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Young Turks and Kurds Invisibility, disadvantage and identity Presentation to PSI June 28 th 2005 Harriet Bradley, Bristol University.

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Presentation on theme: "Young Turks and Kurds Invisibility, disadvantage and identity Presentation to PSI June 28 th 2005 Harriet Bradley, Bristol University."— Presentation transcript:

1 Young Turks and Kurds Invisibility, disadvantage and identity Presentation to PSI June 28 th 2005 Harriet Bradley, Bristol University

2 A set of invisible disadvantaged groups Study for JRF ’ s ethnicity research programme Survey of 247 young people in Haringey 16-23, 69% 18-20 99 Turks, 68 Kurds, 54 Cypriot, 29 mixed origin 30 follow-up interviews 15 F 15 M

3 Unpicking Visibility & Invisibility Recent research on ethnicity & racism has tended to focus on ‘ visible ’ groups: African- Caribbean, Pakistani, Indian, African, North African etc Ignoring of the less visible: eg Irish, Welsh, Eastern European What makes groups visible/invisible? Visibility a complex concept – several dimensions

4 Physical Visibility A major long-term social preoccupation in UK with skin colour Older form of racism: ‘ colour racism ’ Colonial discourse of ‘ black ’, brown ’ and ‘ yellow ’ as ‘ backward ’, ‘ childlike ’, ‘ threatening etc ’ (v Miles) History of scapegoating Heightened by: easy identification; spatial concentration Visible targets of racial violence, street attack etc

5 Cultural Visibility Modood: cultural racism replaces colour racism Based on religion, other distinct cultural practices eg clothing, food Islamic culture the prime example: mosques, separate schools, distinct clothing, hijab, shops, restaurants etc A new focus for race hatred: which in turn may lead such groups to be more culturally assertive

6 Social Visibility More subtle, but perhaps the most significant; Visibility or lack of visibility in social space/public arena Distinct living areas Strong political presence Militant and participative community groups Sports, music etc in popular arena Defined as a ‘ social problem ’ Criminalised, street gangs et All forms of INTERACTION WITH WIDER CULTURE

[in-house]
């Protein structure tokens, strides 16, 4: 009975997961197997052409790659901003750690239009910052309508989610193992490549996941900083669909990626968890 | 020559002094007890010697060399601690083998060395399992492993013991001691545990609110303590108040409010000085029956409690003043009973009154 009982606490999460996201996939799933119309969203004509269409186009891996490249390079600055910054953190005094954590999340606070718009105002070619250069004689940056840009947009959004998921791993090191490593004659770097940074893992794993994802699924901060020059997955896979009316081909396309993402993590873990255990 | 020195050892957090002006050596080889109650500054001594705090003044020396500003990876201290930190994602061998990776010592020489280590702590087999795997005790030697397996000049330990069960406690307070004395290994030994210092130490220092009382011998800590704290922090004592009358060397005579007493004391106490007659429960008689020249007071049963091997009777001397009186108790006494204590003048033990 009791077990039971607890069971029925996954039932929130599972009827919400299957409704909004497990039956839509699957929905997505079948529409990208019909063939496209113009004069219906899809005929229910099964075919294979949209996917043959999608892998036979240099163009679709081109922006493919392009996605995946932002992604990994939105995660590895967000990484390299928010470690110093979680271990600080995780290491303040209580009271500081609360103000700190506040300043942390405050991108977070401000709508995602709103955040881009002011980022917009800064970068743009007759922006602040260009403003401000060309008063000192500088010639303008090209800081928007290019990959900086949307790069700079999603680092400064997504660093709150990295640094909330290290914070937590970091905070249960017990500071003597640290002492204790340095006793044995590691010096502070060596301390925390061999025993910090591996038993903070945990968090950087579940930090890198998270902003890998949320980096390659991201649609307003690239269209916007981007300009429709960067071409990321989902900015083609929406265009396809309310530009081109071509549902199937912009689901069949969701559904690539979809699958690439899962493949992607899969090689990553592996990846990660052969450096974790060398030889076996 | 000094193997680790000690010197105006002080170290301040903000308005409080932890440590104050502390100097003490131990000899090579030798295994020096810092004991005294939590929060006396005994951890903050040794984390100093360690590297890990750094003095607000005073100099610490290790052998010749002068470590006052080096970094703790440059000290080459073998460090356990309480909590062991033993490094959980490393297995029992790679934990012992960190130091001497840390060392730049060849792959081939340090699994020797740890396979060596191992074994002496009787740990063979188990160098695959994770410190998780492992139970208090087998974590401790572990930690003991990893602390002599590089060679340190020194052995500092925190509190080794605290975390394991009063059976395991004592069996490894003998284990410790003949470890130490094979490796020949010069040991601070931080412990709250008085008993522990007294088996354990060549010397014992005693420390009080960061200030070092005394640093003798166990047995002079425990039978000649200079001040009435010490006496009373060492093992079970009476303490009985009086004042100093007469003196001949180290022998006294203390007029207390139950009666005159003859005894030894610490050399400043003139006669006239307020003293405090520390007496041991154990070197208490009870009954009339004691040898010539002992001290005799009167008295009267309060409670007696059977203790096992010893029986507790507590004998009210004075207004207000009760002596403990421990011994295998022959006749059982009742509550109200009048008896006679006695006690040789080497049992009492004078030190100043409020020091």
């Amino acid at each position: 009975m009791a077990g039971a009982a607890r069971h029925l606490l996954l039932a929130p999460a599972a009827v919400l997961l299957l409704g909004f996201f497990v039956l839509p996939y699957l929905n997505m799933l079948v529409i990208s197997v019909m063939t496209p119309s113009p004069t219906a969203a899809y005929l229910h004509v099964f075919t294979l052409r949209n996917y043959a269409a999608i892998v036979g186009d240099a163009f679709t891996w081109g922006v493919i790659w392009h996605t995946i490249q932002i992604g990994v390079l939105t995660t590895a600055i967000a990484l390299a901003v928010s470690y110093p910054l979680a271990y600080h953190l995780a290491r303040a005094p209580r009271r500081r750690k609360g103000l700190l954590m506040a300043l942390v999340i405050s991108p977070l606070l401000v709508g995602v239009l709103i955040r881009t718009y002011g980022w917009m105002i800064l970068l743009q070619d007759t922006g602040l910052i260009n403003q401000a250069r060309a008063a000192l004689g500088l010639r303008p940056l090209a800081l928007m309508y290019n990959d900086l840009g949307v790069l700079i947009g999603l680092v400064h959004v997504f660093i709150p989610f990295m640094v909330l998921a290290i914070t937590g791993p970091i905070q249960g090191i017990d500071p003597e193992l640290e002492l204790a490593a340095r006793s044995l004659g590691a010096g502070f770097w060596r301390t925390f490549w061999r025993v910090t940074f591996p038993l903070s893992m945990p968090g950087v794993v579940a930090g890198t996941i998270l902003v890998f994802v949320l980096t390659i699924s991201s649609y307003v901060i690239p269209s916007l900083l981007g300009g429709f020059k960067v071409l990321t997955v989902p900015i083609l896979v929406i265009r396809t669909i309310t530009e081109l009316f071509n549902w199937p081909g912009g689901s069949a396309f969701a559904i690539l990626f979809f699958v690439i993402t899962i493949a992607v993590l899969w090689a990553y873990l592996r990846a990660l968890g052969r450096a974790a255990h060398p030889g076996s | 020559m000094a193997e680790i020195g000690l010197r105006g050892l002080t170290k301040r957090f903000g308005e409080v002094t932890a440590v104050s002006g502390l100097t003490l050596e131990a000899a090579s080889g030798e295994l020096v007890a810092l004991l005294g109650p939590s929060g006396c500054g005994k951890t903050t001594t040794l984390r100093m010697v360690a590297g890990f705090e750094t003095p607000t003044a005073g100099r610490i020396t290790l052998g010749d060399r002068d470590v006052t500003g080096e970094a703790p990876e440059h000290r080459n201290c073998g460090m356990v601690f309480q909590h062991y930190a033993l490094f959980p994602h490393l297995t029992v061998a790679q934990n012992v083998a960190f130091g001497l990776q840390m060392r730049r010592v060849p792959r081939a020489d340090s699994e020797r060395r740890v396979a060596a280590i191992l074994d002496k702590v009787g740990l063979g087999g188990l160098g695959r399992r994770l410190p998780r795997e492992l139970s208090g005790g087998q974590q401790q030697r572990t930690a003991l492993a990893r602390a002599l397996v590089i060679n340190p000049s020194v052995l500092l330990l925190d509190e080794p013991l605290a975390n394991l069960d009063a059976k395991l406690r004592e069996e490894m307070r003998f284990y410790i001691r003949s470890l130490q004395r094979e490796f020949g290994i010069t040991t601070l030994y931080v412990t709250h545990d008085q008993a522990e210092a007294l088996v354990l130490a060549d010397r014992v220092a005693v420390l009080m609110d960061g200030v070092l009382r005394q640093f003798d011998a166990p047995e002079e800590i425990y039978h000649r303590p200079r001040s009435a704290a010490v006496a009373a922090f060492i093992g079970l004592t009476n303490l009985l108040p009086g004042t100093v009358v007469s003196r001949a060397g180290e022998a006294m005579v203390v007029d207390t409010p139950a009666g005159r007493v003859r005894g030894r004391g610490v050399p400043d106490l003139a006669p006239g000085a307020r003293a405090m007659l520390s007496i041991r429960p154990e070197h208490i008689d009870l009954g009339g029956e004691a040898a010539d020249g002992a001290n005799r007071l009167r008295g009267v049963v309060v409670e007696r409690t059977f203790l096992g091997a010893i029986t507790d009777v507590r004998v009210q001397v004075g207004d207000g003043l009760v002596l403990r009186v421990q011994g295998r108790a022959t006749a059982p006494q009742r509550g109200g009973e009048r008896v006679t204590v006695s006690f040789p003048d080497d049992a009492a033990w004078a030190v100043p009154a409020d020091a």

7 Turkish Invisibility? Less distinctive physical appearance Little distinctive clothing Islamic but not militant – a secularised Islam Lack political force and presence Lack collective social presence outside of London (of estimated 80,000 Mainland Turks, 60,000 are in London). Self-report in Census 200: 47,149 Turks, 13,556 Turkish Cypriots

8 Potential Visibility Concentration in Haringey: 35% of Haringey pop is minority ethnic. 10% of Haringey schoolchildren are Turkish Turkish gang warfare & street crime Turkish economy (kebab shops, coffee shops, clothing). Community groups

9 The research Carried out in 2001-3 250 responses out of 800 questionnaires circulated (78 F, 172 M) reflects greater social invisibility of Turkish women Focus groups, meetings with agencies Field researcher Pinar Enneli was Turkish: interviews carried out in Turkish and English.

10 Education Low achievement 5+ Cs at GCSE: T21%, K 13%, TC 14% 38% no qualificationss at all Language difficulties Truancy 50% boys, 15% girls Exclusions 18% (24% Kurds) Conflict ‘ Teachers like police, always came late … They only came when they hear very loud screams. ’

11 ‘ Nobody expects us to do well especially in the exams … because you ’ re in this bad school you should be bad as well.. It ’ s like you ’ re a loser in a loser school ’ (Kurdish female)

12 ‘ When I was in secondary school, the only thing in my mind was to finish school and start working. Then, a couple of months after the school, I couldn ’ t find a job. My mother told me either work or go to college. I chose college. I ’ m doing basic GNVQ in mechanical engineering ’ (Kurdish male)

13 Unemployment Experience of unemployment 36% M, 28% F Length of unemployment Over 20 months: 36% M 55% of Kurds had 3+ spells Training 35% M, 41% F, 53% TC NEET 69% of 16/17, 37% 18/20 Dual pattern Highly excluded YPS from disadvantaged families Relatively better off families support YPS being selective, getting into HE.

14 Employment Type of employment 86% unskilled, only 7% prof/man First jobs 69% small shops, 18% textile factories,17% superstores Most recent job M 65% small shops, 18% superstores F36% small shops, 24% offices, 40% superstores The ‘ ethnic enclave ’ Employer a relative: 36% M first jobs, 15% F ‘ Helping ’, ‘ filling in for ’, relatives, friends

15 Identity Ethnicity ‘ With a British passport you have a right to live in this country. That ’ s all. I mean I ’ m not English ’ Religion ‘ I only feel myself Turkish. I mean I ’ m Muslim but Muslim Turk ’ ‘ If I do not tell them I ’ m Muslim they don ’ t know ’ Hybrid identities 56% expressed mixed identity such as Turkish- Cypriot, Turkish and British, Turkish Muslim

16 Conclusions : disadvantage and invisibility Disadvantage and risky transitions Self-supporting community /also a`trap ’ Policy/research/resources targeted at visible minorities Lack of mobilisation (social invisibility), partly because of internal ethnic division Cultural visibility not yet developed because of less marked attachment to Islam Haringey as ‘ Little Turkey ’ : not visible to wider society. Academic research can help voices to be heard

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